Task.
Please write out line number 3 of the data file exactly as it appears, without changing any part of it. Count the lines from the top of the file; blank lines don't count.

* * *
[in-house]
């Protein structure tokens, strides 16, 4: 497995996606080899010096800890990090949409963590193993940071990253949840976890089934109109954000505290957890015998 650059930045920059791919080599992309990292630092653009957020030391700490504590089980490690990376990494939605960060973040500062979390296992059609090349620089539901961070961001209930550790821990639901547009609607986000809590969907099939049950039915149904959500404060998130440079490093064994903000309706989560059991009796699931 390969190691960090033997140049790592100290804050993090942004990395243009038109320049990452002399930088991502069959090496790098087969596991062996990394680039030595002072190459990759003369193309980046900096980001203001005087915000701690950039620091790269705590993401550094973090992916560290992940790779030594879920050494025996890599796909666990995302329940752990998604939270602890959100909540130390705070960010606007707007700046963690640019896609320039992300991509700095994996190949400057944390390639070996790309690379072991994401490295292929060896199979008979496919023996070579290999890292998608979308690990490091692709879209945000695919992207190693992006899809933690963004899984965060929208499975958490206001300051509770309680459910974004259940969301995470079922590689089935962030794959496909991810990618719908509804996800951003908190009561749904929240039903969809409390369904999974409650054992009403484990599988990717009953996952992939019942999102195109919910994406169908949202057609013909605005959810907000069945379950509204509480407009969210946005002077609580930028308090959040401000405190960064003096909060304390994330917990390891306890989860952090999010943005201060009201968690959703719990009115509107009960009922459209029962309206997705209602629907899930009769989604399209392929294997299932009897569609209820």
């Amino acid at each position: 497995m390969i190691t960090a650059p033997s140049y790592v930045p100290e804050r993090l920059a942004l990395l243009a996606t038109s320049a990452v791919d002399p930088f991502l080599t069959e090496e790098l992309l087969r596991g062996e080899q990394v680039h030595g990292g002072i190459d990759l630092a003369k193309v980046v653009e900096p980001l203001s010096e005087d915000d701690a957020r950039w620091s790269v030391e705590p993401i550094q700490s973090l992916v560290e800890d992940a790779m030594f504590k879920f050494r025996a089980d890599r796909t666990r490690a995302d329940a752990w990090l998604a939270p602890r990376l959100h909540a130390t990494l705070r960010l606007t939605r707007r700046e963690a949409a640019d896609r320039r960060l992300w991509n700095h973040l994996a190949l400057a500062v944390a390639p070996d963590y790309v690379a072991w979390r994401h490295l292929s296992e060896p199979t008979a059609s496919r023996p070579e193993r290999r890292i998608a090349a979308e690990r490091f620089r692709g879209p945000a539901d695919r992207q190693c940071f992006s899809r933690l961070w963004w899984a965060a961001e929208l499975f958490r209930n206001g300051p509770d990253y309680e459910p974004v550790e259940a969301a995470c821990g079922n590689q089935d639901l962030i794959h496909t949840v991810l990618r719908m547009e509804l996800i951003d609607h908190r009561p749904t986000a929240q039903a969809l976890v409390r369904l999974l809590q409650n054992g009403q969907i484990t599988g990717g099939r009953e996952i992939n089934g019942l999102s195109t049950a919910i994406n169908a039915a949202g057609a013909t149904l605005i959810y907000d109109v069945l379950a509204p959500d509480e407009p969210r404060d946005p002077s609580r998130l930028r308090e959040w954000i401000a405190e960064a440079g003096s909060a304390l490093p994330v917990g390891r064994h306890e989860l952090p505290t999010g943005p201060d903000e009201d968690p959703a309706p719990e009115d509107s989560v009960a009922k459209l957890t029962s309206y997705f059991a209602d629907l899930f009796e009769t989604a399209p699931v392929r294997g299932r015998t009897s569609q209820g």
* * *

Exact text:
């Amino acid at each position: 497995m390969i190691t960090a650059p033997s140049y790592v930045p100290e804050r993090l920059a942004l990395l243009a996606t038109s320049a990452v791919d002399p930088f991502l080599t069959e090496e790098l992309l087969r596991g062996e080899q990394v680039h030595g990292g002072i190459d990759l630092a003369k193309v980046v653009e900096p980001l203001s010096e005087d915000d701690a957020r950039w620091s790269v030391e705590p993401i550094q700490s973090l992916v560290e800890d992940a790779m030594f504590k879920f050494r025996a089980d890599r796909t666990r490690a995302d329940a752990w990090l998604a939270p602890r990376l959100h909540a130390t990494l705070r960010l606007t939605r707007r700046e963690a949409a640019d896609r320039r960060l992300w991509n700095h973040l994996a190949l400057a500062v944390a390639p070996d963590y790309v690379a072991w979390r994401h490295l292929s296992e060896p199979t008979a059609s496919r023996p070579e193993r290999r890292i998608a090349a979308e690990r490091f620089r692709g879209p945000a539901d695919r992207q190693c940071f992006s899809r933690l961070w963004w899984a965060a961001e929208l499975f958490r209930n206001g300051p509770d990253y309680e459910p974004v550790e259940a969301a995470c821990g079922n590689q089935d639901l962030i794959h496909t949840v991810l990618r719908m547009e509804l996800i951003d609607h908190r009561p749904t986000a929240q039903a969809l976890v409390r369904l999974l809590q409650n054992g009403q969907i484990t599988g990717g099939r009953e996952i992939n089934g019942l999102s195109t049950a919910i994406n169908a039915a949202g057609a013909t149904l605005i959810y907000d109109v069945l379950a509204p959500d509480e407009p969210r404060d946005p002077s609580r998130l930028r308090e959040w954000i401000a405190e960064a440079g003096s909060a304390l490093p994330v917990g390891r064994h306890e989860l952090p505290t999010g943005p201060d903000e009201d968690p959703a309706p719990e009115d509107s989560v009960a009922k459209l957890t029962s309206y997705f059991a209602d629907l899930f009796e009769t989604a399209p699931v392929r294997g299932r015998t009897s569609q209820g």